Way too much has been said and misquoted and cooked up in the name of Economics! The spartan views of the likes of Adam Smith do not hold any consensus or for that matter value today!

Simply put, the government claims that inflationary pressure in India is at a low, but footsies on explain that the food inflation is quite another area! I'm wondering if that were not part of the inflationary index itself and why the need to treat it as another identity? But, for political purposes.........!

Good thoughts here Issam! Very relevant in today's context, especially!

Lakshmi said...

I always thought economics is difficult to understand ... I thought it deals with abstract concepts and makes it all the more complex. Also I never took the trouble to try and understand it :D

So the rogue economists have made it very easy and simple by relating it to real world situations huh. Nice. Good for people like me :)
I found the post informative man. Thanks!! Did some learning also.. Had to Google and find out whats LSE stands for, what is that Inconvinent truth etc etc :D Thanks for the post !

AJai said...

Have been wanting to lay my hands on the book ever since you told me abt it. So part 2 is good too is it?

And it's so true that Economics appears so difficult to comprehend because of the way it is presented. But, to be fair, there has always been so much happening around man-kind that to try and simplify things will always be one real problem. I love it when things are explained very simply. not just in economics, but also in maths, history, whatever. it helps ppl grasp things better.

jemin said...

@Rakesh
The WPI and FPI have been in direct conflict with each other. If they had lives of their own, one would have killed the other :p
And thanks to the economic crisis, we now have some sense brought in... Or at least lets think of it that way :)

@Lakshmi
Glad you found it interesting...
Economics ideally should explain our day to day living; not abstract concepts like how it typically happens. You must check out these books :)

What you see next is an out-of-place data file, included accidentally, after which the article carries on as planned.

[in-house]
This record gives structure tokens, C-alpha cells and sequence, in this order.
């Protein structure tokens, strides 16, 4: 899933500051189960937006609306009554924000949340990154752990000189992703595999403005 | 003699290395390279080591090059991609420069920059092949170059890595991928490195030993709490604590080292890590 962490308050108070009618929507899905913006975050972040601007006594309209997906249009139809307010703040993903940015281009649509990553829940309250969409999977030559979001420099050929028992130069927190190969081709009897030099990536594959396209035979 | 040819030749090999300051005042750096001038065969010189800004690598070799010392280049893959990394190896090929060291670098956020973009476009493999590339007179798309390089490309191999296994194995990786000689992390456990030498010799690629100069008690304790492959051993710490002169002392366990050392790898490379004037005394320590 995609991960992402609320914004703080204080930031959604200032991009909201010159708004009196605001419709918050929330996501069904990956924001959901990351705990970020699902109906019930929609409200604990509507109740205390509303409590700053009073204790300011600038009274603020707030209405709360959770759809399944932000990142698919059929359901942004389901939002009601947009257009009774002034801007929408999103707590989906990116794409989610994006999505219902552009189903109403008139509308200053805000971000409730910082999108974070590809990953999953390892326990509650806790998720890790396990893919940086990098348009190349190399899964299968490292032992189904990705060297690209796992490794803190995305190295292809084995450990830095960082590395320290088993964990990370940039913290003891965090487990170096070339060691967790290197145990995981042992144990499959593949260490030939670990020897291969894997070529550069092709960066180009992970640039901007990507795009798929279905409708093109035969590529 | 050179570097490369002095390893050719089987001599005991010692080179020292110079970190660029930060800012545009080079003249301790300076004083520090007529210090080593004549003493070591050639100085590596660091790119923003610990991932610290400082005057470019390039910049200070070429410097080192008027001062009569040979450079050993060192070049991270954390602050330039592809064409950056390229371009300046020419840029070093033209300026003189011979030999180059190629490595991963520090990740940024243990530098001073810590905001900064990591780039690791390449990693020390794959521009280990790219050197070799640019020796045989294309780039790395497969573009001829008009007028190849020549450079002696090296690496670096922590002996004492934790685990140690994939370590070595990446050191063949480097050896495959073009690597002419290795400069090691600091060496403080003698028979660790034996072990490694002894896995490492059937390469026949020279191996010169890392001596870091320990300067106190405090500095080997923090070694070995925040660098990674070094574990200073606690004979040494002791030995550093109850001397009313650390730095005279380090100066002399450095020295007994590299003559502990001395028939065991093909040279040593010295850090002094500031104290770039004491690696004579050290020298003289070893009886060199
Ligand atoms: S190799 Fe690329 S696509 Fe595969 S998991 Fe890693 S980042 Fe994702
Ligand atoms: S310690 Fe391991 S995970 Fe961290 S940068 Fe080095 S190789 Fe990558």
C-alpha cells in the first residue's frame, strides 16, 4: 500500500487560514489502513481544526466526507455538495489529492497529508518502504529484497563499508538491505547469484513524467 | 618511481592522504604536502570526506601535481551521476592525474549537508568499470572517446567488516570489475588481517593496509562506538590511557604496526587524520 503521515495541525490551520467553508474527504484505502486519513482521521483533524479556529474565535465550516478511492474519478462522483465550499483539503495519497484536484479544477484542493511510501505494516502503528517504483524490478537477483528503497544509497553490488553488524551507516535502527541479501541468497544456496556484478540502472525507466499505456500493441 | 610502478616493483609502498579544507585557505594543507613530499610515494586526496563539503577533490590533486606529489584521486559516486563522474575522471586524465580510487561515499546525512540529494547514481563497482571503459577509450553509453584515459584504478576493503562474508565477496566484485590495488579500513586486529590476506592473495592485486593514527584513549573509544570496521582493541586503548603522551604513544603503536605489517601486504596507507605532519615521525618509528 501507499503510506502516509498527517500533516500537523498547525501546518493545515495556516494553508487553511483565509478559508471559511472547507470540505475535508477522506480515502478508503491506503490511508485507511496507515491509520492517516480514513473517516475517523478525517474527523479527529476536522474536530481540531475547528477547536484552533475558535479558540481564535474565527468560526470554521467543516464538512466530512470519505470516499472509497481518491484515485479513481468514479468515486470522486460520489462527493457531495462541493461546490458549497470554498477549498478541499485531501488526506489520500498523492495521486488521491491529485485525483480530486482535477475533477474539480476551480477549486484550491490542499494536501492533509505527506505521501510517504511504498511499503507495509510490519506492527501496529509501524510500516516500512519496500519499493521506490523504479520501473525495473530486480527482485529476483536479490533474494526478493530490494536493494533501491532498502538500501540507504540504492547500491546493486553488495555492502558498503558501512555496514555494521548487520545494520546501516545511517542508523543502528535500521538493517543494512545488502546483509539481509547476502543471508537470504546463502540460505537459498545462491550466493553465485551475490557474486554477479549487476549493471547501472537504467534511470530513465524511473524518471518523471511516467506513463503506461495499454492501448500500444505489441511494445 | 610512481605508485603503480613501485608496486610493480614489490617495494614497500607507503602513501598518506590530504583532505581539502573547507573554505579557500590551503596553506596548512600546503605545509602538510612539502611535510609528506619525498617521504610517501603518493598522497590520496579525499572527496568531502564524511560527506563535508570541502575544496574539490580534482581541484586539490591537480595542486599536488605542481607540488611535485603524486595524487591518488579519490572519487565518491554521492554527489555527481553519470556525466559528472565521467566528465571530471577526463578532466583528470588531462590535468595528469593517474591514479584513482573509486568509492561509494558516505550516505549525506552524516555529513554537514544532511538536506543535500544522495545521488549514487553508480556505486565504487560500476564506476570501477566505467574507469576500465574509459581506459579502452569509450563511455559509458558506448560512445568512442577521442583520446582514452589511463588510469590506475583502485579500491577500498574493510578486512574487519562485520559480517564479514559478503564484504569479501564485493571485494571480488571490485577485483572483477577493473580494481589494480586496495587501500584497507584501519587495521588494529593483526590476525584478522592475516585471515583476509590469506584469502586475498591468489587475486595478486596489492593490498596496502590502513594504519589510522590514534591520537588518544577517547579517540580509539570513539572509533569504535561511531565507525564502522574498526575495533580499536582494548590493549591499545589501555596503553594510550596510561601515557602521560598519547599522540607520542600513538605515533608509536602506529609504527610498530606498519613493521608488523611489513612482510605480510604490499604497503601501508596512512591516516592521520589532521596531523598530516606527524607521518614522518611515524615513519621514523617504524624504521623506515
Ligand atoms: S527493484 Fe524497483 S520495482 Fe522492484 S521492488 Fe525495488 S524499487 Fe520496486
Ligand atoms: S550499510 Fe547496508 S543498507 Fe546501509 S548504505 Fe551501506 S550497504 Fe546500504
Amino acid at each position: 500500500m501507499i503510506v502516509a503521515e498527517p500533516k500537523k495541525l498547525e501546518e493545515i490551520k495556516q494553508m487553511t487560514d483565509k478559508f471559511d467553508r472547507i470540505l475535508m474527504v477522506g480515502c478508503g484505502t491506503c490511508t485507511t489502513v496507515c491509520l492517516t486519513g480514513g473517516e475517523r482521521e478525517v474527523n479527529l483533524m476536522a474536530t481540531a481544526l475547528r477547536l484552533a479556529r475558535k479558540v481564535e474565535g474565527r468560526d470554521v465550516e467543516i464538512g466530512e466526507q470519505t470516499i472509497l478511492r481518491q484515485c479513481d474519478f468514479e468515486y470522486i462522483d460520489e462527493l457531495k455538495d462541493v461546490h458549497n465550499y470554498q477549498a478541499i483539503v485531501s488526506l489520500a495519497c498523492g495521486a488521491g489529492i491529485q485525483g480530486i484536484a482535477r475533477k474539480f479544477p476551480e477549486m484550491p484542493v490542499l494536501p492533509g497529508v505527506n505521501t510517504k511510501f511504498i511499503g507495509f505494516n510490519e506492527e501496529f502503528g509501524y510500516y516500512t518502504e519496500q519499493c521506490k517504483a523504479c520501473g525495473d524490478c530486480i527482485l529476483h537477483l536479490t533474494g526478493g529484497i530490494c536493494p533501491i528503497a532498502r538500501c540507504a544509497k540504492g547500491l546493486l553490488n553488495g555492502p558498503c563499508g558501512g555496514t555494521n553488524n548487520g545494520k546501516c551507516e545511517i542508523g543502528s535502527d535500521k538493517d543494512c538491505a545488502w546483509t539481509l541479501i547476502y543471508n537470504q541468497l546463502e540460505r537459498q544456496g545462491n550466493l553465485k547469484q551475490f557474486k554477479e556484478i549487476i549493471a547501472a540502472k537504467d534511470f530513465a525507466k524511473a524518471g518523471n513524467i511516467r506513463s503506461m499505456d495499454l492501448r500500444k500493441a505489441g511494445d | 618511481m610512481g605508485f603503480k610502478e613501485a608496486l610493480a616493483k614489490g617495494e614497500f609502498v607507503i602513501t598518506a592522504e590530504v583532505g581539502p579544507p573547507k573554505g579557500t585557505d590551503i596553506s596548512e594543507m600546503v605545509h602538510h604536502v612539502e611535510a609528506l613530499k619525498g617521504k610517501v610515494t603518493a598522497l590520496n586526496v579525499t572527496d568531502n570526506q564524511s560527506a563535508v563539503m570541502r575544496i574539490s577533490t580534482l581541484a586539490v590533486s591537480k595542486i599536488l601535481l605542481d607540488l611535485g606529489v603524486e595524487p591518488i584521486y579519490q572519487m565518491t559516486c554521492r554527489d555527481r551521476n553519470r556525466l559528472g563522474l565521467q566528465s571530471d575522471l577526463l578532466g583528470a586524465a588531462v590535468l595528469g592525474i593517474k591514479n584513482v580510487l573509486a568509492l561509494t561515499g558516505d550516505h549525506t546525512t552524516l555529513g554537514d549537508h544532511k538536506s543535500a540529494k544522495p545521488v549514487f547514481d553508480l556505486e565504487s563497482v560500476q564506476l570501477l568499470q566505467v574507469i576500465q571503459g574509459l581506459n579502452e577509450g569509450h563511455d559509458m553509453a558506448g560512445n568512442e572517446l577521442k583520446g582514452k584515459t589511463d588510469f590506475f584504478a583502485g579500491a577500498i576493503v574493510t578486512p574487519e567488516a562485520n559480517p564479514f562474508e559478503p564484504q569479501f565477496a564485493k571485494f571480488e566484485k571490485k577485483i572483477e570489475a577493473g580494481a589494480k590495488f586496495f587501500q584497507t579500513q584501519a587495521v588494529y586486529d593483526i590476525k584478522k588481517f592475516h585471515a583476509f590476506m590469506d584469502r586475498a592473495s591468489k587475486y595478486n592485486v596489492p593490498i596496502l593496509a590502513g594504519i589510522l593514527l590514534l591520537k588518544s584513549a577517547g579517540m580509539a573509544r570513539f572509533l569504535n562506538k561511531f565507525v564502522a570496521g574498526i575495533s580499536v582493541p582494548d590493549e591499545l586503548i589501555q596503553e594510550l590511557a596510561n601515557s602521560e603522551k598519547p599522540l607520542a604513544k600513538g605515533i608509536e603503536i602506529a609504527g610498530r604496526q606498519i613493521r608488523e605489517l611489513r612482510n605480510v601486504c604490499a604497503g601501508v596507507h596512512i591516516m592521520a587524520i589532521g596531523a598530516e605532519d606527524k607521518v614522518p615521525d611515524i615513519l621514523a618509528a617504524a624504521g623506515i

@Aj
I have them both here. Will give it to you the next time we meet up...
Who doesn't like simplicity... I think its the need of the hour now, especially in our education system - to simplify things... :)

Lakshmi said...

Where is Issam ? I can see "Jemin" :P

Manju said...

i studied actuarial science, and we had a lot of economics in it, and it still bores me lolzzzz but waitttttttt!!... how has soap operas empowered women >_<
all i get from soap operas is that they are all so petty and vindicative and manipulative and love listening behind doors

Manju said...

p.s you HAVE to try banana bread if you can, it is amazing (but then i'm biased coz i love it ;) )

A New Beginning said...

Issam, I feel as if Iv just had a very interesting seminar! Hats off and happy Republic Day!

Praveen said...

when I started reading this article, 'freakonomics' came to my mind..and as I read on realised that this is exctly abt that. really an eye opener of a work.. I had the same feelings about economics before I read that. It revealed to us the immesnse possibilities of this wonderful field..If only, every economist had simple thoughts!!!

Issam said...

@Lakshmi
I didn't realize I was logged in with his ID. :)

Issam said...

@Manju
A survey conducted across 2700 household with women fifteen year and older proved this:
Turns out that women who watched more television(a.k.a the saas bahu varieties) were less likely to tolerate wife beating, less likely to have a male child preference, and more likely to exercise greater autonomy.
Perhaps the 'sthree' in them were awakened by jyothi(i guess thats the bahu's name) and her likes.
And hard data reveals even more emphatically with reduced birth rate and increased enrollment of the girl child.
And wait... there's more to the story... Spicier stuff, if I may call it that :)...I suggest you read it... Trust me you'll enjoy it...

Issam said...

@Manju
I would love to try your banana breads... Why don't you courier me some? :D

Issam said...

@Sana
I am honored... :)
Happy republic day :)

@Praveen
Thanks for dropping by.
And yes, lets pray for more economist of this breed... :)

Chandrika Shubham said...

Economics is not very interesting but our one of the teacher used to give the examples from day to day life to make it easier, simpler and enjoying.
Happy blogging! :)

Mohan Babu K said...

Issam,
You are spot on. There are two dimensions to the discussion of Economics: the analytics (number crunching) and the art and observations… the stuff that make books like Freakonomics blockbusters!

Issam said...

@chandrika
Teaching is indeed an art... We need more such teacher :)
And thanks for dropping by

@Mohan
The art and observation part is what makes Economics more realistic. Numbers will do no good to the common man... :)